Stroke Risk Factors

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Learning objectives

  • What are the main stroke risk factors ?
  • What does it do and clinical effects of damage ?
  • How do I manage these ?

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Stroke is often compared with ischaemic heart disease. The main risk factor for stroke disease is hypertension and for ischaemic heart disease is dyslipidaemia. However as stated elsewhere coronary artery disease is a single disease process centred around the development and rupture of atherosclerotic plaques. Stroke, however, is a mixture of at least 100 different disease aetiologies many of which may co-exist with mixed acquired and congenital risk factors. Therefore teasing out risk factors is far more difficult without trying to analyse different stroke subtypes using, for example, the TOAST classification. It should be clear that risks do not always infer causality. That needs a separate line of scientific proof. It is important as treating associations may not provide the same risk reduction as treating directly causal risks. Even now despite hypertension being the most overwhelming risk factor, it is still unclear whether the risk comes from the absolute level or the degree of BP variability. There is much that we don't know. Practically we discuss risk factors as modifiable - where an intervention with a suggested or proven causal risk will reduce the risk of stroke. This may be seen with managing hypertension, with total cholesterol, anticoagulation for AF, carotid surgery, physical inactivity, alcohol etc. Non-modifiable risks are gender, age, race, genetics etc.


  • Absolute risk: Risk in absolute numbers e.g. 1 per 100 persons in group A will have a stroke in the next year and 1 in 200 will have a stroke in the next year in Group B
  • Relative Risk: The ratio of risks of Group A with respect to Group B e.g. Group B has a 50% or 0.5 relative risk compared with group A. Moving from Group B to Group A gives a relative risk increase of 2. This is much misused as an intervention that reduces risk from 1 in 5,000 to 1 in 10,000 or by half or 50% or 0.5 may not be worth even the low risks of the intervention.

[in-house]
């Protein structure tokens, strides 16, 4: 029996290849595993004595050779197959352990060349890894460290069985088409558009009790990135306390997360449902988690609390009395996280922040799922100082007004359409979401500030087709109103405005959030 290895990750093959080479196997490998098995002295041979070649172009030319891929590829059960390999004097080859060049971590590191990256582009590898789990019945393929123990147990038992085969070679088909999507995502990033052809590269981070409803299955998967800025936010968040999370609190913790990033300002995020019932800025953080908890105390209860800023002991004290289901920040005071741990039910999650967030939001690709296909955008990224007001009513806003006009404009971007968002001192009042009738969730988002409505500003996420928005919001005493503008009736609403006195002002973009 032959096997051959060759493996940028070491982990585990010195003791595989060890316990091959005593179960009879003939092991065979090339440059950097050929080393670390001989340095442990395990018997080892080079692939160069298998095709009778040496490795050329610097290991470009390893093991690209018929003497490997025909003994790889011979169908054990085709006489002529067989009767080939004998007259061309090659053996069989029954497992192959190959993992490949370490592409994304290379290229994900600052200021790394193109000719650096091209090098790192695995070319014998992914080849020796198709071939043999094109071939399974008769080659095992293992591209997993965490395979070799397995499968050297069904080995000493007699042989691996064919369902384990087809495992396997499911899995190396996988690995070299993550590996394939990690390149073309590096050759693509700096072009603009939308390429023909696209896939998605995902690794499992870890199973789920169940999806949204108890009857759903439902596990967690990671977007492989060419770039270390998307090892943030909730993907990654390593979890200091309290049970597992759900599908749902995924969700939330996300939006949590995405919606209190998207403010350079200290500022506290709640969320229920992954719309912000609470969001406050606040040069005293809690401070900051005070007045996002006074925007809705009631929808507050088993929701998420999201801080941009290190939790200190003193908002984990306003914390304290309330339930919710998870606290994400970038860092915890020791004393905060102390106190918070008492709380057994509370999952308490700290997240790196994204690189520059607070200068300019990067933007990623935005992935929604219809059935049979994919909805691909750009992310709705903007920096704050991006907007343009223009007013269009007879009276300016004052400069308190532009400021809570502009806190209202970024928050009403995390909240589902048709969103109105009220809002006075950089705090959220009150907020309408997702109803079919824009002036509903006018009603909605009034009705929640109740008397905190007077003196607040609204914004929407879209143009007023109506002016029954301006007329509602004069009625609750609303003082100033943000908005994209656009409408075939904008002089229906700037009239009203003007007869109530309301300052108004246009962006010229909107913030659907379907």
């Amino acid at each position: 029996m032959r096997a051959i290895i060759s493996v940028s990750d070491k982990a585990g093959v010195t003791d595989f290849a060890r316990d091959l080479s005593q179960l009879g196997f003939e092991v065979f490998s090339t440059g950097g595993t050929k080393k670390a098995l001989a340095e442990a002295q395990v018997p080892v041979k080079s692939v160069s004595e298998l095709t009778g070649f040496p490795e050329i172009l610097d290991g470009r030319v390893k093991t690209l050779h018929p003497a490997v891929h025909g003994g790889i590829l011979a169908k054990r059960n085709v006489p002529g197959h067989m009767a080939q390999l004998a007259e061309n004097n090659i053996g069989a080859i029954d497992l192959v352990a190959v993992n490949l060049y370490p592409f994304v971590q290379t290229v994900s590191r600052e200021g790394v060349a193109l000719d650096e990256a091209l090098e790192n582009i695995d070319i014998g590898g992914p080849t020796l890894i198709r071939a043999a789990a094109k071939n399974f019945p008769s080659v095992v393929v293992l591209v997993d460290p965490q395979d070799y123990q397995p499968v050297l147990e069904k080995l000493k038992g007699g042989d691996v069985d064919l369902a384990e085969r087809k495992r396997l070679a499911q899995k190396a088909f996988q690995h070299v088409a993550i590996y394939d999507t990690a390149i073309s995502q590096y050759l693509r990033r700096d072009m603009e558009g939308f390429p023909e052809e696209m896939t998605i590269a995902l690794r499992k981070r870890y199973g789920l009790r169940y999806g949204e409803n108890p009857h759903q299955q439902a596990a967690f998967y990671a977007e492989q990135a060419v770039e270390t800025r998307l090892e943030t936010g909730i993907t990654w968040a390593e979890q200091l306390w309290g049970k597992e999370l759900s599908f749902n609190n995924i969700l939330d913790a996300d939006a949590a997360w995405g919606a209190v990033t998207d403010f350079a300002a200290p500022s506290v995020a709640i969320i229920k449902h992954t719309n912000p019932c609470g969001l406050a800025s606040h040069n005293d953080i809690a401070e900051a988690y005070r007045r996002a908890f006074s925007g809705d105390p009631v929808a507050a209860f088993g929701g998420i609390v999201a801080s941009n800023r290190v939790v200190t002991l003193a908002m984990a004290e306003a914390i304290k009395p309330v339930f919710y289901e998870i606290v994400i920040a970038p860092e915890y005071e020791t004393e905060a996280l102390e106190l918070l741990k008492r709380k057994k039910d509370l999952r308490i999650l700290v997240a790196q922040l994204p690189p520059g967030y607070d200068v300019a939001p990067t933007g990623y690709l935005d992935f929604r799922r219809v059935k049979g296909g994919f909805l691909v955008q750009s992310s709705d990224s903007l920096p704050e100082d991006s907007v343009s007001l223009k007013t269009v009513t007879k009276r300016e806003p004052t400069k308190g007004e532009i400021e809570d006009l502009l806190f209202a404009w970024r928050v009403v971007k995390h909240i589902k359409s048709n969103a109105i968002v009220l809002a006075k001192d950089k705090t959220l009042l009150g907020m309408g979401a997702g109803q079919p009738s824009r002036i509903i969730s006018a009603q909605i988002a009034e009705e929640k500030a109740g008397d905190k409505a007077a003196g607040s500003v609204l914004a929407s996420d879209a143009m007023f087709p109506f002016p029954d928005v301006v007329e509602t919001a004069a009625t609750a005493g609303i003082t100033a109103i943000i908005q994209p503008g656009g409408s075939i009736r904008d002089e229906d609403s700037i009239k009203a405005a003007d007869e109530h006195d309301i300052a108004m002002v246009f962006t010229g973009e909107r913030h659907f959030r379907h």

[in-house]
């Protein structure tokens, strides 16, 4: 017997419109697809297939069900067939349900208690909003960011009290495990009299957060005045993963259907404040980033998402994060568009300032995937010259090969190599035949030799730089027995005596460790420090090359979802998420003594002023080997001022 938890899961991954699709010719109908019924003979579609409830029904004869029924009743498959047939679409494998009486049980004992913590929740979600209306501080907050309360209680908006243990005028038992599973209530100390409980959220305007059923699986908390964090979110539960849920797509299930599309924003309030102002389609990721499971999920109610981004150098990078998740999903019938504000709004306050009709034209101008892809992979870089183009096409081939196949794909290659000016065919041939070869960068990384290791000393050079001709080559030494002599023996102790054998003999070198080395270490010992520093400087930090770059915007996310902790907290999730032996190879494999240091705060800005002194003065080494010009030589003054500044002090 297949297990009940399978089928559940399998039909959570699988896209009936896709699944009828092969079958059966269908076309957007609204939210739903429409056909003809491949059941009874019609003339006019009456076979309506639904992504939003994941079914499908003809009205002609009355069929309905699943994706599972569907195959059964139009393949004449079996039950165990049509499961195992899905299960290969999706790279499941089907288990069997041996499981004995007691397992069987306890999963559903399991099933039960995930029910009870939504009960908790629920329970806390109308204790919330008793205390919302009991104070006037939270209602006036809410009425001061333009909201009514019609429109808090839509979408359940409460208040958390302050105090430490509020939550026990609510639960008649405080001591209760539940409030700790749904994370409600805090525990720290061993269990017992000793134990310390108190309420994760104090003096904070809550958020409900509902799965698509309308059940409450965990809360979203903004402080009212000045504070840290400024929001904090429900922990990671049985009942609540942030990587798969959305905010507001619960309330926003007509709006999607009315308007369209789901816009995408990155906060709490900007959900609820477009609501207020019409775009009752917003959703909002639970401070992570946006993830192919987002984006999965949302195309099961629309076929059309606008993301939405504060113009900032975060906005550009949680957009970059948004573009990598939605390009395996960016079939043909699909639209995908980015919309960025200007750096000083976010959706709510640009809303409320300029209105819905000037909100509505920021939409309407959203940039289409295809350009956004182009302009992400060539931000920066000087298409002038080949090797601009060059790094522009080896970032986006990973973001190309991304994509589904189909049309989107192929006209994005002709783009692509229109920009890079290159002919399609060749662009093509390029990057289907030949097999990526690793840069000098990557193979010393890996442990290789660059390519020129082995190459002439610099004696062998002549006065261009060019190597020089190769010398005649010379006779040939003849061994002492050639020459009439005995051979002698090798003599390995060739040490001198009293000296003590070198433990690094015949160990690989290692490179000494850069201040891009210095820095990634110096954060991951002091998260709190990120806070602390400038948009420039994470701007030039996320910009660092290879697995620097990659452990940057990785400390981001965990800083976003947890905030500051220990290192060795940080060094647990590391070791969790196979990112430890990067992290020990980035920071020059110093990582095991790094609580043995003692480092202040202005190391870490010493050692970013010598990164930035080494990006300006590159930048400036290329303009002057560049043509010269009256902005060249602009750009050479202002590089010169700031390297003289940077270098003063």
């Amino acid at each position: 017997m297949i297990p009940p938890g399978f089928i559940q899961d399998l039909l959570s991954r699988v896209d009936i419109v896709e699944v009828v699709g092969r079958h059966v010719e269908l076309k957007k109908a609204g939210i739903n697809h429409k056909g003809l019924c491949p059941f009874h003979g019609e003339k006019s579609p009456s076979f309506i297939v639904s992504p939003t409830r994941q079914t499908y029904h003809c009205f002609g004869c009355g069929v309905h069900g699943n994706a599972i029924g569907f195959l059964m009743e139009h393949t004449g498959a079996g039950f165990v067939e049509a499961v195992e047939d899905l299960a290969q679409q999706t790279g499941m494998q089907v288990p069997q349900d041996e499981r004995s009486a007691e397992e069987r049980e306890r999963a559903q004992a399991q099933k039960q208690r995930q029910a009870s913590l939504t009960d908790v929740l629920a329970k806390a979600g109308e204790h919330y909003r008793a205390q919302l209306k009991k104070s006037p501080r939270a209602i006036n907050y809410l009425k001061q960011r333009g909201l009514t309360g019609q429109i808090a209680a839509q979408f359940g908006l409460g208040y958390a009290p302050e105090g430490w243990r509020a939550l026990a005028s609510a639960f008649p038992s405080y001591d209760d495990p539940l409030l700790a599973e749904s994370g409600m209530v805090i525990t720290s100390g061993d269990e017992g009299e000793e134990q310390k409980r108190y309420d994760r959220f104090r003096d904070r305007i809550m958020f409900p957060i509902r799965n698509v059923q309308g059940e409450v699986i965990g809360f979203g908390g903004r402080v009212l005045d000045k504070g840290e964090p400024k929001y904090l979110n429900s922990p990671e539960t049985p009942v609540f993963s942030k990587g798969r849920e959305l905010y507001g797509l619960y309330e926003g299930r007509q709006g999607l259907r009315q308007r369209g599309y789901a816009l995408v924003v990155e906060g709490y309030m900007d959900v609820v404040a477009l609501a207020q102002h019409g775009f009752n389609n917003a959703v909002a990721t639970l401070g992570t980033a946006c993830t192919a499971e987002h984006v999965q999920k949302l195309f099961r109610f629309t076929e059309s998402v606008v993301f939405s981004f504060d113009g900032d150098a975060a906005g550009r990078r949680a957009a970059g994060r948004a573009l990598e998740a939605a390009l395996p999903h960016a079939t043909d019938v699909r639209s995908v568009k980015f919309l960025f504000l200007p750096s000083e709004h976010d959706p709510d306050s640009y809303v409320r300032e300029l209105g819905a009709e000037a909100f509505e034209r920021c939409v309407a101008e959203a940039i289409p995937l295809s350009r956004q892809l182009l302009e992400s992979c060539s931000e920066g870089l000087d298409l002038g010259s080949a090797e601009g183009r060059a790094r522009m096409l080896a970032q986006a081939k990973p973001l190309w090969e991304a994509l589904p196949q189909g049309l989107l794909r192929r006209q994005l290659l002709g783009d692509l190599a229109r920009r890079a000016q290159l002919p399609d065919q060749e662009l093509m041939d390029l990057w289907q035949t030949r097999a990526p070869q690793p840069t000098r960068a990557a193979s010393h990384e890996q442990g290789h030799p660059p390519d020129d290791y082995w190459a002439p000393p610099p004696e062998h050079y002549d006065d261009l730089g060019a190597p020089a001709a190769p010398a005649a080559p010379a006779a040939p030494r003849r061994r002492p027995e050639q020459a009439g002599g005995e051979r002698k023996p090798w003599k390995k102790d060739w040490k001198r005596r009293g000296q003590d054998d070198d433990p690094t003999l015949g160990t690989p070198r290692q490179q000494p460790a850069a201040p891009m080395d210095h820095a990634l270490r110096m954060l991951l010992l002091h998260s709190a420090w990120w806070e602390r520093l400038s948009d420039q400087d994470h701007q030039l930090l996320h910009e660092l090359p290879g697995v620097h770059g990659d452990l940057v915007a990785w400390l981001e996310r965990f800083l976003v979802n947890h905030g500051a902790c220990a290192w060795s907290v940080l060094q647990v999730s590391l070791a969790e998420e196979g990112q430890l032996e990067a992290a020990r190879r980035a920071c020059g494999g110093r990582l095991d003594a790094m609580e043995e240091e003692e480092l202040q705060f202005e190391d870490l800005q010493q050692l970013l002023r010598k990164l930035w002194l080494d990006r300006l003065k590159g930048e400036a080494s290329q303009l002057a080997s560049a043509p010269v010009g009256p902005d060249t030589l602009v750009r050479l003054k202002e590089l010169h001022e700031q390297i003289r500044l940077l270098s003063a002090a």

• Odds Ratio: risk of having stroke if having disease x divided by risk of having disease when patient does not have disease x
  • Hazard ratio:

Stroke Risk Factors

Non-Modifiable Stroke Risk Factors
Age No age group is immune to stroke. There is even a baseline level of strokes in infants and children increasing gradually through all age groups with a steep rise in those over 75. Incidence doubles with every decade over 55. It is uncommon but any medium-sized unit will see several 18-30-year-olds per year with stroke. Stroke is often the cause of death in the frail elderly.
Male gender Stroke is slightly more common in males ( x 1.2-1.3) really until age > 75 when the balance between sexes tends to reduce and equalise in old age. Stroke commoner in females mainly because they live longer.
Birth Weight There is an association between stroke in Adulthood and low birth weight.
Race All types of stroke is commoner in Blacks but especially ICH. Chinese, Asians and Blacks have an increased risk of ICH. Blacks and east Asians have an increased incidence of intracranial atherosclerotic disease. There can also be differences in diagnostic rates and management and stroke prevention in those of different races.
Genetic historyA number of genetic diseases predispose to a greater incidence of stroke. CADASIL, Sickle cell, Ehlers-Danlos syndrome, Homocystinuria etc.
Previous StrokeHaving had a previous stroke or TIA places one in a higher risk group. The average yearly risk is 9% but that is over all stroke types and for some is much lower and others higher.
Modifiable Stroke Risk Factors